These days, most of us don’t give too much thought to the reasons for school lunches, but during the Great Depression, children might have gone to school with some potato skins, a piece of bread, or even nothing at all, if their parents didn’t have enough money to get them something. Enter the school lunch program. It’s been around for so long that these days it is just part of everyday school life. The reasons aren’t what you might think. Many people think that the Great Depression had something to do with the set up of the National School Lunch Program, but that would be wrong. The National School Lunch Program started in 1946, and it was actually due to World War II.
As many people know, World War II was the second deadliest war in United States history. The loss of 405,399 American lives was second only to the Civil War, in which 618,222 American lives were lost. When a nation loses so many young men to war, there can be a concern about the future and particularly about future wars. The United States government decided to address that future deficit by giving the nation’s children free meals. The theory was that if the children were given meals with proper nutrition, there would be a healthier draft pool in the event it was ever necessary to have a draft again. That is a good idea in theory, and I’m sure that with nutritious meals they would be healthier, but it is strange to use that as a way to build an army. In a way it seems manipulative.
Why do governments always seem to have an ulterior motive…about everything they do? I suppose it’s possible for them to honestly want to help people, but when you hear things like feeding the hungry, so they will make a good army, it tends to be a really big inspiration downer. The idea that had taken shape in the first place, becomes polluted by the manipulation of the government, and suddenly it just doesn’t seem so nice. Over the years, military leaders have stood up to make sure America’s youth had proper nutrition for a healthy start in life. The military discovered that at least 40% of rejected recruits were turned away for reasons related to poor nutrition. With that, I can understand that the government wanted to help. After the war ended, the military’s Selective Service Director, General Lewis Hershey, gave a speech that helped win passage of the National School Lunch Program in 1946.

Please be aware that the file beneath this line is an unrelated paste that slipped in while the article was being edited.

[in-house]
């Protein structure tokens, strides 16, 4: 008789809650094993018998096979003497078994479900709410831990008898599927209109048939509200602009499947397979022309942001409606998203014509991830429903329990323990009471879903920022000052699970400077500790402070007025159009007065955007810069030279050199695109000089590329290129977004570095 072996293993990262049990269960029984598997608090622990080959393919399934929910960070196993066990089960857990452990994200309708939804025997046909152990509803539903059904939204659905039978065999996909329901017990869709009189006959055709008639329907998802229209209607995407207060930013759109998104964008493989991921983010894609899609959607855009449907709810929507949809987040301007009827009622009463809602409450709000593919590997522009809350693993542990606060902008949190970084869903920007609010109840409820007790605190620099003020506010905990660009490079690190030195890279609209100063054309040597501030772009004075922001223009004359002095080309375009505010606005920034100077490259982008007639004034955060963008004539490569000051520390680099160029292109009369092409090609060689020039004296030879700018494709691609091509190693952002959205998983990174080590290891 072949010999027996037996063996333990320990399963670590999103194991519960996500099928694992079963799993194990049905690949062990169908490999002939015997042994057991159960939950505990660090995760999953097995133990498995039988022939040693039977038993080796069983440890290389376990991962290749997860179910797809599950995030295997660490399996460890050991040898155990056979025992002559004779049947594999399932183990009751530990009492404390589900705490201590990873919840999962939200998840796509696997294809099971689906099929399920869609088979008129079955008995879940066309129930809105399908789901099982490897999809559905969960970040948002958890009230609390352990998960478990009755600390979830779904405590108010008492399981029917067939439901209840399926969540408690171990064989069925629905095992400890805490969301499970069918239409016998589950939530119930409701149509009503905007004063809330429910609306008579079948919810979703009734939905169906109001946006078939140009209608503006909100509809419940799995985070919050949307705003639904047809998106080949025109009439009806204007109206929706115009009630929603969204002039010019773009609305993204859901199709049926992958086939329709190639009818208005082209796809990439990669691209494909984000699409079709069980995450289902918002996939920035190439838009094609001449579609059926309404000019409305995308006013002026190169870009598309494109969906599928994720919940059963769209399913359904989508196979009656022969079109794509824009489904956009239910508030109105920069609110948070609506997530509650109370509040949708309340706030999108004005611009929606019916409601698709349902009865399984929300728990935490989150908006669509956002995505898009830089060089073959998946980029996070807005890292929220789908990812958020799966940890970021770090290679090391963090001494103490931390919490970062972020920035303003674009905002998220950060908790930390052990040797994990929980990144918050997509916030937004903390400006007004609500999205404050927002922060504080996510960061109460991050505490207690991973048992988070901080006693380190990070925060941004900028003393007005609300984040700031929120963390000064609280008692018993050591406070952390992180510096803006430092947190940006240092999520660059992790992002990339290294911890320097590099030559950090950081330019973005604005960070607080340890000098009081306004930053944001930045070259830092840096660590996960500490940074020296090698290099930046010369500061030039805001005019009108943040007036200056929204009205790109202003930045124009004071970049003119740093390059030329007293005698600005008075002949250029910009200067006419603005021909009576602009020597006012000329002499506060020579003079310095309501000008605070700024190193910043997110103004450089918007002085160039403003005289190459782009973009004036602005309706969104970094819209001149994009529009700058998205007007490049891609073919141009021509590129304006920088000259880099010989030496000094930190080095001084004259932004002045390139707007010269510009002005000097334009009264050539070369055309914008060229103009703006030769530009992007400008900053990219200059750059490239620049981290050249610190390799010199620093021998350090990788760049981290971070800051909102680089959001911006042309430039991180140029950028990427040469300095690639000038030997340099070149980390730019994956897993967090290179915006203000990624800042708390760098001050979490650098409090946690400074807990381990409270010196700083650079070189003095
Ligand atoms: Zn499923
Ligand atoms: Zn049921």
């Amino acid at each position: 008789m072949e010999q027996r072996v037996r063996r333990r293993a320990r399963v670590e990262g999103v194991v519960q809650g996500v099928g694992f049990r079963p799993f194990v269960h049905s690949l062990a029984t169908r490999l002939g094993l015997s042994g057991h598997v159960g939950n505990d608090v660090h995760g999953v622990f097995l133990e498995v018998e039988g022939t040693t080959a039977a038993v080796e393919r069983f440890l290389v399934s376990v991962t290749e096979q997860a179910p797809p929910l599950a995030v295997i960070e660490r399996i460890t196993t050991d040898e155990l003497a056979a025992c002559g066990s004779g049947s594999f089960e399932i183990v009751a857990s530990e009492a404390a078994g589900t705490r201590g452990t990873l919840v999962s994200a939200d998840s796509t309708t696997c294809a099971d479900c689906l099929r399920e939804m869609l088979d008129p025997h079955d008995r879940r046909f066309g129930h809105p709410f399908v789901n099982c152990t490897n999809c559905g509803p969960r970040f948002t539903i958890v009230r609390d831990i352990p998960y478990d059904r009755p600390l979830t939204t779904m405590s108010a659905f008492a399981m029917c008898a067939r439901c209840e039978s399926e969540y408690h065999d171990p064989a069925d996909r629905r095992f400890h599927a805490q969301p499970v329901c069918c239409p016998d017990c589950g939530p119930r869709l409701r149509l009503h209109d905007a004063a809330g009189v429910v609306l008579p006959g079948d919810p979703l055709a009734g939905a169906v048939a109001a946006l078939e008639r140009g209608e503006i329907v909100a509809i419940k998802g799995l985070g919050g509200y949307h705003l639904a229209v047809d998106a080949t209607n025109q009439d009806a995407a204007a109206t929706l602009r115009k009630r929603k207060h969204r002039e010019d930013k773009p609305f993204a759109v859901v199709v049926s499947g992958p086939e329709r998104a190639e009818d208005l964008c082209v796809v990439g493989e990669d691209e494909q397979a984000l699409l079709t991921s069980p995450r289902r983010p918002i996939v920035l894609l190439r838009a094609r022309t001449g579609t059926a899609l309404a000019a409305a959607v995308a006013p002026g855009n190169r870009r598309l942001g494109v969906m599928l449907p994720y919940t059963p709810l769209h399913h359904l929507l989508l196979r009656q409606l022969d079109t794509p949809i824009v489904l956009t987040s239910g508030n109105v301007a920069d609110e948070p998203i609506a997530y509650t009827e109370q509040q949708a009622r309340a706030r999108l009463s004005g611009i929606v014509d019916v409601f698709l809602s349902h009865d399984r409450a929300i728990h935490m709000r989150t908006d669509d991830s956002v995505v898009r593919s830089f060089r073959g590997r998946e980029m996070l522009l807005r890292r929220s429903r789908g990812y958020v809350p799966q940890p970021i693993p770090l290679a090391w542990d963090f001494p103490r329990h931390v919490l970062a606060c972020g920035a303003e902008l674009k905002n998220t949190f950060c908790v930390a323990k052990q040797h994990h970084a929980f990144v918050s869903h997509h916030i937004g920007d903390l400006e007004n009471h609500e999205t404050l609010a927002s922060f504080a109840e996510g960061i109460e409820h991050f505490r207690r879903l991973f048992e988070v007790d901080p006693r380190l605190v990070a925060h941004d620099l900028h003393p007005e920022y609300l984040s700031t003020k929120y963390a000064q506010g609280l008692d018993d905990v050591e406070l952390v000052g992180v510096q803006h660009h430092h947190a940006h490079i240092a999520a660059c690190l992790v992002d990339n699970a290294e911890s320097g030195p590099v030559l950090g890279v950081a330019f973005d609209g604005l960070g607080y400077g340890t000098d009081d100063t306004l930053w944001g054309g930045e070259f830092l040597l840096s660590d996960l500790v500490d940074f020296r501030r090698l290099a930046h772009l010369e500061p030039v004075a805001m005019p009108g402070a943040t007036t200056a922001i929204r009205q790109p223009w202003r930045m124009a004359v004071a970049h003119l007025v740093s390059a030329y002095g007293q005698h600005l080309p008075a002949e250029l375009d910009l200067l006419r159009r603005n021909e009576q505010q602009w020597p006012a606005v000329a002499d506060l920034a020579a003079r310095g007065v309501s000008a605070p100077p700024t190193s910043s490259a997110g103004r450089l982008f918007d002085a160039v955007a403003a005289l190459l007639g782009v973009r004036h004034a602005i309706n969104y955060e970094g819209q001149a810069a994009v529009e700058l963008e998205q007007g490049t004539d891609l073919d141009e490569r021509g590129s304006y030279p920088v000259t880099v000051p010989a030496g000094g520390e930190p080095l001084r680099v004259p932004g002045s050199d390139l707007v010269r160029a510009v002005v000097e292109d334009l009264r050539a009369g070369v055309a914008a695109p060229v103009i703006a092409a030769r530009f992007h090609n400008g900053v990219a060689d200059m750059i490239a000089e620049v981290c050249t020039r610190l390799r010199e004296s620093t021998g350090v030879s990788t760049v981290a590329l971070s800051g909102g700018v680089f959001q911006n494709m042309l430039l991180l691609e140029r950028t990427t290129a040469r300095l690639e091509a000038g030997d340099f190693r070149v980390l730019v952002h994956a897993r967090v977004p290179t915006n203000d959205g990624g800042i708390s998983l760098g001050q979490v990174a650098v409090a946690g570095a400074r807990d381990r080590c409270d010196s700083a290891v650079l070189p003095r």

Now, Seventy years later, the program is still a very important part of the healthy eating habits of a great number of children. School nutrition remains a national security concern. Many children consume up to half of their daily calories at school. That said, it stands to reason that healthier school nutrition will be a driving force for lowering obesity, which is the leading medical reason why more than 70 percent of the nation’s young adults cannot qualify for military service. I am not opposed to making children’s lives better, but I just don’t like the manipulation that was involved.